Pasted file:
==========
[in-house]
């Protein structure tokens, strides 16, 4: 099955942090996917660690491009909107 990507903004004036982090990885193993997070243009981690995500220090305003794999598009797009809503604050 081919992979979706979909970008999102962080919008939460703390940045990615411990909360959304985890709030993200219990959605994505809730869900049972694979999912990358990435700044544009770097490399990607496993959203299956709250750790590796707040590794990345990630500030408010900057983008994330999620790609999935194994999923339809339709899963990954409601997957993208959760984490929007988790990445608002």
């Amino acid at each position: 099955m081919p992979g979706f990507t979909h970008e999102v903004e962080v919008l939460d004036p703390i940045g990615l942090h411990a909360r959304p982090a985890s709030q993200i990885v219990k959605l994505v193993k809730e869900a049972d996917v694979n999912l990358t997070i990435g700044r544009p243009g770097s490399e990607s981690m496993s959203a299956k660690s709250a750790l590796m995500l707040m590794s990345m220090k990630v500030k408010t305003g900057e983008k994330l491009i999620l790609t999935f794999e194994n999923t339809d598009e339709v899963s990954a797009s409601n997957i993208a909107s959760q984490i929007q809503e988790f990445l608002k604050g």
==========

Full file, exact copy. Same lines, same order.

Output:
[in-house]
């Protein structure tokens, strides 16, 4: 099955942090996917660690491009909107 990507903004004036982090990885193993997070243009981690995500220090305003794999598009797009809503604050 081919992979979706979909970008999102962080919008939460703390940045990615411990909360959304985890709030993200219990959605994505809730869900049972694979999912990358990435700044544009770097490399990607496993959203299956709250750790590796707040590794990345990630500030408010900057983008994330999620790609999935194994999923339809339709899963990954409601997957993208959760984490929007988790990445608002």
């Amino acid at each position: 099955m081919p992979g979706f990507t979909h970008e999102v903004e962080v919008l939460d004036p703390i940045g990615l942090h411990a909360r959304p982090a985890s709030q993200i990885v219990k959605l994505v193993k809730e869900a049972d996917v694979n999912l990358t997070i990435g700044r544009p243009g770097s490399e990607s981690m496993s959203a299956k660690s709250a750790l590796m995500l707040m590794s990345m220090k990630v500030k408010t305003g900057e983008k994330l491009i999620l790609t999935f794999e194994n999923t339809d598009e339709v899963s990954a797009s409601n997957i993208a909107s959760q984490i929007q809503e988790f990445l608002k604050g």